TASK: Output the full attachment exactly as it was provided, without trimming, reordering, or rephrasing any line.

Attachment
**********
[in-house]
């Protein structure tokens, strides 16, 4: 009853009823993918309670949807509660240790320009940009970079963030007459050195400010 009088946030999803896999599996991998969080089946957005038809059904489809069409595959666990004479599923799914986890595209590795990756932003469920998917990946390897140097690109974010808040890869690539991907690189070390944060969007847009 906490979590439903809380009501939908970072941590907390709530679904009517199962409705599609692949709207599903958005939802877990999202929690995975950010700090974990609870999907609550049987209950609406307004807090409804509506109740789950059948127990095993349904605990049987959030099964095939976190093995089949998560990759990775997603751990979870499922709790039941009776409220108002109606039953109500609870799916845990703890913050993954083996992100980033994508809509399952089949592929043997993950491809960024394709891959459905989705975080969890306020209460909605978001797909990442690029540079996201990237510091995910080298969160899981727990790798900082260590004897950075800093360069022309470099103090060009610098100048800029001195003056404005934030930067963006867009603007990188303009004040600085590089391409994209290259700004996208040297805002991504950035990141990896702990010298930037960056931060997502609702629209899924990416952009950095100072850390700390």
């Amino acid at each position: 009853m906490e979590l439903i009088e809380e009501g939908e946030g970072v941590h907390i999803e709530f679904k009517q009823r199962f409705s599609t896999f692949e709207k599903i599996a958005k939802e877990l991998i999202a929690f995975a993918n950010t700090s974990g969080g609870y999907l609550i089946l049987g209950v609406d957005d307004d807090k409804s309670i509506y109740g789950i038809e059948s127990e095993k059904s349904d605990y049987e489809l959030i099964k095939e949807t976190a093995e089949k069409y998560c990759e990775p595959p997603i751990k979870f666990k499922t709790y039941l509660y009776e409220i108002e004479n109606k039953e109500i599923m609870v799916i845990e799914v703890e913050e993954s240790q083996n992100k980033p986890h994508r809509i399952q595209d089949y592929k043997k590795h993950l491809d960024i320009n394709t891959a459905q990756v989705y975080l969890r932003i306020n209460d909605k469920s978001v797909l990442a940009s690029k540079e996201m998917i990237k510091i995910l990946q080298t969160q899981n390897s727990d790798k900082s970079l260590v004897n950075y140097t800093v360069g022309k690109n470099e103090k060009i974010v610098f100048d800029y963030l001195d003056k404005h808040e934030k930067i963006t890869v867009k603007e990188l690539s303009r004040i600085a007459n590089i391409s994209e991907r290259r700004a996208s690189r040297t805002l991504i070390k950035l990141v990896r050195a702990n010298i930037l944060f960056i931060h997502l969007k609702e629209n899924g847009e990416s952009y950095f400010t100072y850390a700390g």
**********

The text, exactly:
[in-house]
């Protein structure tokens, strides 16, 4: 009853009823993918309670949807509660240790320009940009970079963030007459050195400010 009088946030999803896999599996991998969080089946957005038809059904489809069409595959666990004479599923799914986890595209590795990756932003469920998917990946390897140097690109974010808040890869690539991907690189070390944060969007847009 906490979590439903809380009501939908970072941590907390709530679904009517199962409705599609692949709207599903958005939802877990999202929690995975950010700090974990609870999907609550049987209950609406307004807090409804509506109740789950059948127990095993349904605990049987959030099964095939976190093995089949998560990759990775997603751990979870499922709790039941009776409220108002109606039953109500609870799916845990703890913050993954083996992100980033994508809509399952089949592929043997993950491809960024394709891959459905989705975080969890306020209460909605978001797909990442690029540079996201990237510091995910080298969160899981727990790798900082260590004897950075800093360069022309470099103090060009610098100048800029001195003056404005934030930067963006867009603007990188303009004040600085590089391409994209290259700004996208040297805002991504950035990141990896702990010298930037960056931060997502609702629209899924990416952009950095100072850390700390």
């Amino acid at each position: 009853m906490e979590l439903i009088e809380e009501g939908e946030g970072v941590h907390i999803e709530f679904k009517q009823r199962f409705s599609t896999f692949e709207k599903i599996a958005k939802e877990l991998i999202a929690f995975a993918n950010t700090s974990g969080g609870y999907l609550i089946l049987g209950v609406d957005d307004d807090k409804s309670i509506y109740g789950i038809e059948s127990e095993k059904s349904d605990y049987e489809l959030i099964k095939e949807t976190a093995e089949k069409y998560c990759e990775p595959p997603i751990k979870f666990k499922t709790y039941l509660y009776e409220i108002e004479n109606k039953e109500i599923m609870v799916i845990e799914v703890e913050e993954s240790q083996n992100k980033p986890h994508r809509i399952q595209d089949y592929k043997k590795h993950l491809d960024i320009n394709t891959a459905q990756v989705y975080l969890r932003i306020n209460d909605k469920s978001v797909l990442a940009s690029k540079e996201m998917i990237k510091i995910l990946q080298t969160q899981n390897s727990d790798k900082s970079l260590v004897n950075y140097t800093v360069g022309k690109n470099e103090k060009i974010v610098f100048d800029y963030l001195d003056k404005h808040e934030k930067i963006t890869v867009k603007e990188l690539s303009r004040i600085a007459n590089i391409s994209e991907r290259r700004a996208s690189r040297t805002l991504i070390k950035l990141v990896r050195a702990n010298i930037l944060f960056i931060h997502l969007k609702e629209n899924g847009e990416s952009y950095f400010t100072y850390a700390g």